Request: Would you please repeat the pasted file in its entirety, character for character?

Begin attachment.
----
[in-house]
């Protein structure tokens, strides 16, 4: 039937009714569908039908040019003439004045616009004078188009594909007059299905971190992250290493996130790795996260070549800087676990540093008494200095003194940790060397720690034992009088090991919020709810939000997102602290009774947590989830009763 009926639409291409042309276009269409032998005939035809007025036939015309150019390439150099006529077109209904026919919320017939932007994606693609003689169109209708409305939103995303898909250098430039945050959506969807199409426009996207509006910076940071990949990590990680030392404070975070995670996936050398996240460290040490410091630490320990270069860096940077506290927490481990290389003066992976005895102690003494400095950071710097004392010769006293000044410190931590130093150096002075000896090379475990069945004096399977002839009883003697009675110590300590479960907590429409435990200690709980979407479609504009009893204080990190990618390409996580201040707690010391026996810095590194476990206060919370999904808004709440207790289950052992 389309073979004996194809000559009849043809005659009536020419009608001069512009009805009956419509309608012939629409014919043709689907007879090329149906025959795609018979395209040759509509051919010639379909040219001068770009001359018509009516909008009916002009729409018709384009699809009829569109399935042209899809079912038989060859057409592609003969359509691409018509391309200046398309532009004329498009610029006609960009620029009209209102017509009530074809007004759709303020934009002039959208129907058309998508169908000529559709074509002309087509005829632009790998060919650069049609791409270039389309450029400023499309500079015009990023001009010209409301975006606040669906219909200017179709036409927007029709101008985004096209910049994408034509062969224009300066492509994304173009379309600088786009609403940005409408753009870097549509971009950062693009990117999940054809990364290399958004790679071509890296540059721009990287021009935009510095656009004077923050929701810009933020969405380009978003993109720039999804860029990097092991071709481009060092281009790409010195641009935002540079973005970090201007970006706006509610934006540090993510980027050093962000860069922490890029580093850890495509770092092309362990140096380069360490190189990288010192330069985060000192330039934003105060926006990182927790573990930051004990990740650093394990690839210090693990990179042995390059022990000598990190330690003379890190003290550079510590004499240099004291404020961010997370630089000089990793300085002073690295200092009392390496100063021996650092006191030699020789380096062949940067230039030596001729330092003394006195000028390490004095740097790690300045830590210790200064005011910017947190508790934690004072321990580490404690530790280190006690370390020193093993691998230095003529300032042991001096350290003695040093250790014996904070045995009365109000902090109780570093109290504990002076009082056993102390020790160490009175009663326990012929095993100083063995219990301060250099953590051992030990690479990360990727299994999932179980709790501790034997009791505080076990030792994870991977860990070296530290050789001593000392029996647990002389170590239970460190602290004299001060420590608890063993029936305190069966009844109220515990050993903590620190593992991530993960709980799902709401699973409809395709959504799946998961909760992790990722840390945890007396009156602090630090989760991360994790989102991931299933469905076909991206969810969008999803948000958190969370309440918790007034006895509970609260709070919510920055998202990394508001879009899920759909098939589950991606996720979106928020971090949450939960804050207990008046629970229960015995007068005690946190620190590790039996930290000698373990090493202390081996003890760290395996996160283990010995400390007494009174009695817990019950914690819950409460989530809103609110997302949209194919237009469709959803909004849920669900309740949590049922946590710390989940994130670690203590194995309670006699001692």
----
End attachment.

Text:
[in-house]
């Protein structure tokens, strides 16, 4: 039937009714569908039908040019003439004045616009004078188009594909007059299905971190992250290493996130790795996260070549800087676990540093008494200095003194940790060397720690034992009088090991919020709810939000997102602290009774947590989830009763 009926639409291409042309276009269409032998005939035809007025036939015309150019390439150099006529077109209904026919919320017939932007994606693609003689169109209708409305939103995303898909250098430039945050959506969807199409426009996207509006910076940071990949990590990680030392404070975070995670996936050398996240460290040490410091630490320990270069860096940077506290927490481990290389003066992976005895102690003494400095950071710097004392010769006293000044410190931590130093150096002075000896090379475990069945004096399977002839009883003697009675110590300590479960907590429409435990200690709980979407479609504009009893204080990190990618390409996580201040707690010391026996810095590194476990206060919370999904808004709440207790289950052992 389309073979004996194809000559009849043809005659009536020419009608001069512009009805009956419509309608012939629409014919043709689907007879090329149906025959795609018979395209040759509509051919010639379909040219001068770009001359018509009516909008009916002009729409018709384009699809009829569109399935042209899809079912038989060859057409592609003969359509691409018509391309200046398309532009004329498009610029006609960009620029009209209102017509009530074809007004759709303020934009002039959208129907058309998508169908000529559709074509002309087509005829632009790998060919650069049609791409270039389309450029400023499309500079015009990023001009010209409301975006606040669906219909200017179709036409927007029709101008985004096209910049994408034509062969224009300066492509994304173009379309600088786009609403940005409408753009870097549509971009950062693009990117999940054809990364290399958004790679071509890296540059721009990287021009935009510095656009004077923050929701810009933020969405380009978003993109720039999804860029990097092991071709481009060092281009790409010195641009935002540079973005970090201007970006706006509610934006540090993510980027050093962000860069922490890029580093850890495509770092092309362990140096380069360490190189990288010192330069985060000192330039934003105060926006990182927790573990930051004990990740650093394990690839210090693990990179042995390059022990000598990190330690003379890190003290550079510590004499240099004291404020961010997370630089000089990793300085002073690295200092009392390496100063021996650092006191030699020789380096062949940067230039030596001729330092003394006195000028390490004095740097790690300045830590210790200064005011910017947190508790934690004072321990580490404690530790280190006690370390020193093993691998230095003529300032042991001096350290003695040093250790014996904070045995009365109000902090109780570093109290504990002076009082056993102390020790160490009175009663326990012929095993100083063995219990301060250099953590051992030990690479990360990727299994999932179980709790501790034997009791505080076990030792994870991977860990070296530290050789001593000392029996647990002389170590239970460190602290004299001060420590608890063993029936305190069966009844109220515990050993903590620190593992991530993960709980799902709401699973409809395709959504799946998961909760992790990722840390945890007396009156602090630090989760991360994790989102991931299933469905076909991206969810969008999803948000958190969370309440918790007034006895509970609260709070919510920055998202990394508001879009899920759909098939589950991606996720979106928020971090949450939960804050207990008046629970229960015995007068005690946190620190590790039996930290000698373990090493202390081996003890760290395996996160283990010995400390007494009174009695817990019950914690819950409460989530809103609110997302949209194919237009469709959803909004849920669900309740949590049922946590710390989940994130670690203590194995309670006699001692």